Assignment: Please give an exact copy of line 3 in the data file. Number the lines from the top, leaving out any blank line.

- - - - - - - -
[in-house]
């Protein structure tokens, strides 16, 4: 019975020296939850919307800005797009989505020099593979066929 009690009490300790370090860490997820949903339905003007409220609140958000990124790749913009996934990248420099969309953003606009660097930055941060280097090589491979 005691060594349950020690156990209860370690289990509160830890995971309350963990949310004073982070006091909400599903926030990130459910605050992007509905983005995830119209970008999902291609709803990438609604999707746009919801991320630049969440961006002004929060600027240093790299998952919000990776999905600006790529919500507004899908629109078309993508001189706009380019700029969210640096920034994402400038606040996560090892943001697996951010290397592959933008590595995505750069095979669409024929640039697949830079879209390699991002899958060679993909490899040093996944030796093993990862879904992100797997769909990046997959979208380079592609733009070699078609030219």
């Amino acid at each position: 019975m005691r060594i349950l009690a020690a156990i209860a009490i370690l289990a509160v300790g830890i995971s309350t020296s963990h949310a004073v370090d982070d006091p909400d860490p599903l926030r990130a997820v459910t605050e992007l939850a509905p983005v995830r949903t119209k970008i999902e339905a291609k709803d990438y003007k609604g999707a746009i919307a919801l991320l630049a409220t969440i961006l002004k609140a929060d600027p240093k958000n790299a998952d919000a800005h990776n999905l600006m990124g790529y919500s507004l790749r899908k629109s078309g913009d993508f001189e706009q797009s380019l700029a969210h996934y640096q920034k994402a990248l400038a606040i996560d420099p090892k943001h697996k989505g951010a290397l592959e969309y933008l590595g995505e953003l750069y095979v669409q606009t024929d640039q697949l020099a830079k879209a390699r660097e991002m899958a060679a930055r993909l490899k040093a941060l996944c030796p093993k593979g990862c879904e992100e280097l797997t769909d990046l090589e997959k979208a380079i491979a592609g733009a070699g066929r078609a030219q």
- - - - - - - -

């Amino acid at each position: 019975m005691r060594i349950l009690a020690a156990i209860a009490i370690l289990a509160v300790g830890i995971s309350t020296s963990h949310a004073v370090d982070d006091p909400d860490p599903l926030r990130a997820v459910t605050e992007l939850a509905p983005v995830r949903t119209k970008i999902e339905a291609k709803d990438y003007k609604g999707a746009i919307a919801l991320l630049a409220t969440i961006l002004k609140a929060d600027p240093k958000n790299a998952d919000a800005h990776n999905l600006m990124g790529y919500s507004l790749r899908k629109s078309g913009d993508f001189e706009q797009s380019l700029a969210h996934y640096q920034k994402a990248l400038a606040i996560d420099p090892k943001h697996k989505g951010a290397l592959e969309y933008l590595g995505e953003l750069y095979v669409q606009t024929d640039q697949l020099a830079k879209a390699r660097e991002m899958a060679a930055r993909l490899k040093a941060l996944c030796p093993k593979g990862c879904e992100e280097l797997t769909d990046l090589e997959k979208a380079i491979a592609g733009a070699g066929r078609a030219q």